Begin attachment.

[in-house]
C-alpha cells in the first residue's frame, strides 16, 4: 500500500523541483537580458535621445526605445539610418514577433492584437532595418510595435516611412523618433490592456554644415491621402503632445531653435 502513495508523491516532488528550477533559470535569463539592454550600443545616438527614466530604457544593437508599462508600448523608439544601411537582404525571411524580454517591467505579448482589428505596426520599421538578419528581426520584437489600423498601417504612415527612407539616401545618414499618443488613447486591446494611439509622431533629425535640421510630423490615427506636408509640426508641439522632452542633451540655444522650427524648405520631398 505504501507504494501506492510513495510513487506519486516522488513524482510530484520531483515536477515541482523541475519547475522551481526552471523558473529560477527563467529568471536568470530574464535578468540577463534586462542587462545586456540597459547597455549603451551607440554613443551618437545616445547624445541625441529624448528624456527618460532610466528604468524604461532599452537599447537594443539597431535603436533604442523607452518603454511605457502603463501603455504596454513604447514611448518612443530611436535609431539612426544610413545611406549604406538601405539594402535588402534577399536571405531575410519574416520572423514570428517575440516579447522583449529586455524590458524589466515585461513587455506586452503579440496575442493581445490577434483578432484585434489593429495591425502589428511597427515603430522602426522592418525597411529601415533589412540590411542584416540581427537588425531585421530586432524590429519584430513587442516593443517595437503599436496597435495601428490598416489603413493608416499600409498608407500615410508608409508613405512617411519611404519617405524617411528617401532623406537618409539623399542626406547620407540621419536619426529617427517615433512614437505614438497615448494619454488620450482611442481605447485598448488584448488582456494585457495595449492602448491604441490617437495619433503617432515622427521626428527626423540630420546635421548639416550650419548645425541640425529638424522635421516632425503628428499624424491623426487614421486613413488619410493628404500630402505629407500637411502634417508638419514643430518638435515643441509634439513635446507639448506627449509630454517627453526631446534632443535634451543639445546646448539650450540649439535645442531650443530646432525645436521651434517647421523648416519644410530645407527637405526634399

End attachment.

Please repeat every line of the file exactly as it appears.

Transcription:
[in-house]
C-alpha cells in the first residue's frame, strides 16, 4: 500500500523541483537580458535621445526605445539610418514577433492584437532595418510595435516611412523618433490592456554644415491621402503632445531653435 502513495508523491516532488528550477533559470535569463539592454550600443545616438527614466530604457544593437508599462508600448523608439544601411537582404525571411524580454517591467505579448482589428505596426520599421538578419528581426520584437489600423498601417504612415527612407539616401545618414499618443488613447486591446494611439509622431533629425535640421510630423490615427506636408509640426508641439522632452542633451540655444522650427524648405520631398 505504501507504494501506492510513495510513487506519486516522488513524482510530484520531483515536477515541482523541475519547475522551481526552471523558473529560477527563467529568471536568470530574464535578468540577463534586462542587462545586456540597459547597455549603451551607440554613443551618437545616445547624445541625441529624448528624456527618460532610466528604468524604461532599452537599447537594443539597431535603436533604442523607452518603454511605457502603463501603455504596454513604447514611448518612443530611436535609431539612426544610413545611406549604406538601405539594402535588402534577399536571405531575410519574416520572423514570428517575440516579447522583449529586455524590458524589466515585461513587455506586452503579440496575442493581445490577434483578432484585434489593429495591425502589428511597427515603430522602426522592418525597411529601415533589412540590411542584416540581427537588425531585421530586432524590429519584430513587442516593443517595437503599436496597435495601428490598416489603413493608416499600409498608407500615410508608409508613405512617411519611404519617405524617411528617401532623406537618409539623399542626406547620407540621419536619426529617427517615433512614437505614438497615448494619454488620450482611442481605447485598448488584448488582456494585457495595449492602448491604441490617437495619433503617432515622427521626428527626423540630420546635421548639416550650419548645425541640425529638424522635421516632425503628428499624424491623426487614421486613413488619410493628404500630402505629407500637411502634417508638419514643430518638435515643441509634439513635446507639448506627449509630454517627453526631446534632443535634451543639445546646448539650450540649439535645442531650443530646432525645436521651434517647421523648416519644410530645407527637405526634399